ARRL East Bay Section

Archive for May, 2008

China Earthquake – Hams Asked To Keep 7.050MHz 7.060MHz & 14.270MHz Clear

Posted by k6jeb on 14th May 2008

Amateurs in China are asking that 7.050MHz 7.060MHz and 14.270MHz be kept clear as an emergency frequency in the wake of the devastating May 12th earthquake there. Please remember that even if you cannot hear a station on the frequency, you might interfere with reception of transmissions by a station within range of both your signals and theirs.

Michael Chen, BD5RV, reports in a post on

“that a group of radio amateurs is now transmitting from Wenchuan, the center of quake. Its signal is reported to be very weak. They tried to keep communication with BY8AA in Chengdu, seeking for all resources needed. During a contact finished a few minutes ago, they were asking for raincoats, water, tents, and outdoor living facilities.”

Michael also asked that this request be forwarded as widely as possible.

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Ronald A Parise, WA4SIR – Silent Key

Posted by k6jeb on 12th May 2008

Ronald A Parise, WA4SIRDr Ronald A. Parise, PhD, WA4SIR, passed away Friday May 9, 2008 after a very long and courageous battle with cancer. He was 57.

Parise flew as a payload specialist on two space shuttle missions: STS-35 on Columbia in December 1990 and STS-67 on the Endeavour in March 1995. These two missions, ASTRO-1 and ASTRO-2 respectively, carried out ultraviolet and x-ray astronomical observations, logging more than 614 hours and 10.6 million miles in space.

Parise was one of the first astronomers to operate a telescope from space, making hundreds of observations during the mission. Amateur Radio on the International Space Station (ARISS) Chairman Frank H. Bauer, KA3HDO, said Parise’s personal contributions to these two missions provided scientists with “an unprecedented view of our universe, expanding our understanding of the birth, life and death of stars and galaxies.”

First licensed when he was 11, Parise kept Amateur Radio at the forefront of everything he did, including his operations from space. During his two shuttle flights, he spoke with hundreds of hams on the ground. He was instrumental in guiding the development of a simple ham radio system that could be used in multiple configurations on the space shuttle; as a result, his first flight on Columbia ushered in what Bauer called the “frequent flyer era” of the Shuttle Amateur Radio Experiment (SAREX) payload.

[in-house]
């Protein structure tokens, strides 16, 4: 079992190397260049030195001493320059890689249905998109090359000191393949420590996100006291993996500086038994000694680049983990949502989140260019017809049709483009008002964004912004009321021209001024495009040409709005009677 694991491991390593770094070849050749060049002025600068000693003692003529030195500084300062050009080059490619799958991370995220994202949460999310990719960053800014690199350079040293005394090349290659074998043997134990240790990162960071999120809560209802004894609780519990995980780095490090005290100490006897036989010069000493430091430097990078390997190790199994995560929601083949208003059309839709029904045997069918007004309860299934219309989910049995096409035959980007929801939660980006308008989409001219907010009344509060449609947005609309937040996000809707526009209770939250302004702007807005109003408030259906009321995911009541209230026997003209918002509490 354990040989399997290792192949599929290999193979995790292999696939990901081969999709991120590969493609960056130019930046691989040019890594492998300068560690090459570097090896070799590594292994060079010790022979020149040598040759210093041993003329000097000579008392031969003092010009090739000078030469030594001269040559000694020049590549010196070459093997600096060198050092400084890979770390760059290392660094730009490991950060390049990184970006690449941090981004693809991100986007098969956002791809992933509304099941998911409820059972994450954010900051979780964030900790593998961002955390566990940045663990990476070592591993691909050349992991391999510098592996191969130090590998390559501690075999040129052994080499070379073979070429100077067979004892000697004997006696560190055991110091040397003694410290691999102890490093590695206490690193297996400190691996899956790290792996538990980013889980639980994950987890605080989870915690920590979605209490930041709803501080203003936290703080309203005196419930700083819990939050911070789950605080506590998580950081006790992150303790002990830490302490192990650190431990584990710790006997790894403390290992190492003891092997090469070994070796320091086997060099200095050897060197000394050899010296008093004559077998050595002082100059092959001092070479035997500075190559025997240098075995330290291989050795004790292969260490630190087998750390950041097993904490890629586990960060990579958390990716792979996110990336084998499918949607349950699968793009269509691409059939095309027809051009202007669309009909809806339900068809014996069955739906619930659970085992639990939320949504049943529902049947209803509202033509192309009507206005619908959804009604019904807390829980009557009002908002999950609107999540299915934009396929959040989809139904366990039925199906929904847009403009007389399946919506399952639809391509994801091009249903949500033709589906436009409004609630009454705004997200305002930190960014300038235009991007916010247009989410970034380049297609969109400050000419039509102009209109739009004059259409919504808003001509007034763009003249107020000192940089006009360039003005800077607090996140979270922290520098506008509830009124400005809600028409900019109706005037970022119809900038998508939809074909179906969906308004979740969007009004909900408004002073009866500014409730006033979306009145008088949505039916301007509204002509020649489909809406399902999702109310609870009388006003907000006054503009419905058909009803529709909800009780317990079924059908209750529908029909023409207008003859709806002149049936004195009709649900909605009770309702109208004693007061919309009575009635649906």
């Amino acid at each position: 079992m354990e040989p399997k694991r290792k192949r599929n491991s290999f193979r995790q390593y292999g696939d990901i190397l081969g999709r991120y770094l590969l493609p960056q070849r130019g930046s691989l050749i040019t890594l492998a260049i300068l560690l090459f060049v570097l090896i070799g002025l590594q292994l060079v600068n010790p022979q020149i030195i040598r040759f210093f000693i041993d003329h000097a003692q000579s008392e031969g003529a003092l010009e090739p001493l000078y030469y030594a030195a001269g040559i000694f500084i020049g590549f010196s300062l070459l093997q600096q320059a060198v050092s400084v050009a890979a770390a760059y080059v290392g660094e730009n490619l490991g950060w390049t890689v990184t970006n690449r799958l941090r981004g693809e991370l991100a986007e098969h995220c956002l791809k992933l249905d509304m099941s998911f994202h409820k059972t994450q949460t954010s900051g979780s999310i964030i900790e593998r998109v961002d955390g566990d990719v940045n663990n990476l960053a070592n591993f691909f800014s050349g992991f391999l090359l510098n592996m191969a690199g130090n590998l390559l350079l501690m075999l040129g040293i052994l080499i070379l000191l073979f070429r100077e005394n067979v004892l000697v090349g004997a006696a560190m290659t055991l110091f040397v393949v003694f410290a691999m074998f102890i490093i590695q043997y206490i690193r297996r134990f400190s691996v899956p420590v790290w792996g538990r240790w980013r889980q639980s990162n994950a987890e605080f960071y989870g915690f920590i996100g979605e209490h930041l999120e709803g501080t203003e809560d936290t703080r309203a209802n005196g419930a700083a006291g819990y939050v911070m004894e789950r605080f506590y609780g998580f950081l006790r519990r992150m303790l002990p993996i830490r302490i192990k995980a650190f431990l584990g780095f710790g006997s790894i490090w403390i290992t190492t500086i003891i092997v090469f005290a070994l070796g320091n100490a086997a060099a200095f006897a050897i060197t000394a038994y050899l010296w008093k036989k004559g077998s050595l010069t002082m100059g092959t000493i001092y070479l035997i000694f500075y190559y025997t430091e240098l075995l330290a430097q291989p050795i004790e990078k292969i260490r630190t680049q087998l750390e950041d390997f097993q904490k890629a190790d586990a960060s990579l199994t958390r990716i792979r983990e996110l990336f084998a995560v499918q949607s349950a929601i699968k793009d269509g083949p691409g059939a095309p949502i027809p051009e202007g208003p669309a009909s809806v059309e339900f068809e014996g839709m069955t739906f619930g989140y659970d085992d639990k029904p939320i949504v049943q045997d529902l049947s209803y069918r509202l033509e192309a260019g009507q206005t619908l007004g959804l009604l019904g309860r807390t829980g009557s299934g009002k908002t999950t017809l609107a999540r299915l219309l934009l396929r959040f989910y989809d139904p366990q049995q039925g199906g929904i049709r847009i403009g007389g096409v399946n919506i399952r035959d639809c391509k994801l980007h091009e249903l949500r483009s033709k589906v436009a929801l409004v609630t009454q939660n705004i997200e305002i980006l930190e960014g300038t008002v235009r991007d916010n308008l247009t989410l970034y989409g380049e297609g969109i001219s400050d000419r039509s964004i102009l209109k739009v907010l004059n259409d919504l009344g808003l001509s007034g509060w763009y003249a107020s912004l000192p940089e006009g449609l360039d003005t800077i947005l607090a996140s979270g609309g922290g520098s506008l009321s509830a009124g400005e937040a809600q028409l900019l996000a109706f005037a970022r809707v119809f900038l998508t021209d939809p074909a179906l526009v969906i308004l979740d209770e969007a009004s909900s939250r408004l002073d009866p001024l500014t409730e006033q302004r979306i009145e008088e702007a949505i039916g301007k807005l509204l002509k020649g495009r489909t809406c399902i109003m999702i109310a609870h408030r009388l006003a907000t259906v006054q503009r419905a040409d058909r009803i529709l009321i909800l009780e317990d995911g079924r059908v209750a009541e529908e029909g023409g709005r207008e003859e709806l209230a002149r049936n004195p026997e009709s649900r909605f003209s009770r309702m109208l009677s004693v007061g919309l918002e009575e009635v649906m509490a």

Parise was the first ham in space to operate packet radio. “His flight pioneered the telebridge ground station concept to enable more schools to talk to shuttle crew members despite time and orbit constraints,” Bauer said. “In his two shuttle flights, he inspired countless students to seek technical careers and he created memories at the schools and communities that will never be forgotten. Ron was also the ultimate ham radio operator — in space and on the ground.”

Bauer said that Parise’s love for Amateur Radio and his love of inspiring students continued well beyond his two shuttle flights: “During the formation of the ARISS program, Ron was a tremendous resource to the newly forming international team. I know of many instances where Ron’s wisdom and sage advice was instrumental in helping our international team resolve issues when we reached critical technical or political roadblocks. He was a key volunteer in the development of the ham radio hardware systems that are now on-board ISS. The ARISS team is deeply indebted to WA4SIR for his leadership, technical advice and tremendous vision.”

Parise worked hand-in-hand with the students at the US Naval Academy and Embry-Riddle Aeronautical University on the development of their student satellites. He helped develop Radio Jove, a student educational project to listen to the radio signals emanating from Jupiter. Parise spoke at numerous schools over the years, inspiring students to pursue careers in science, math and technology.

“Ron Parise was–and continues to be–an inspiration to countless students, ham radio operators, and friends the world over. His accomplishments were many, including space explorer, pioneer, astrophysicist, pilot, ham radio operator, avionics and software expert, inspirational speaker and motivator, student satellite mentor, husband, father and friend. While he certainly did some truly extraordinary things in his lifetime, Ron Parise is best known and cherished for keeping family and friends first, and for this, we will miss him most,” Bauer said.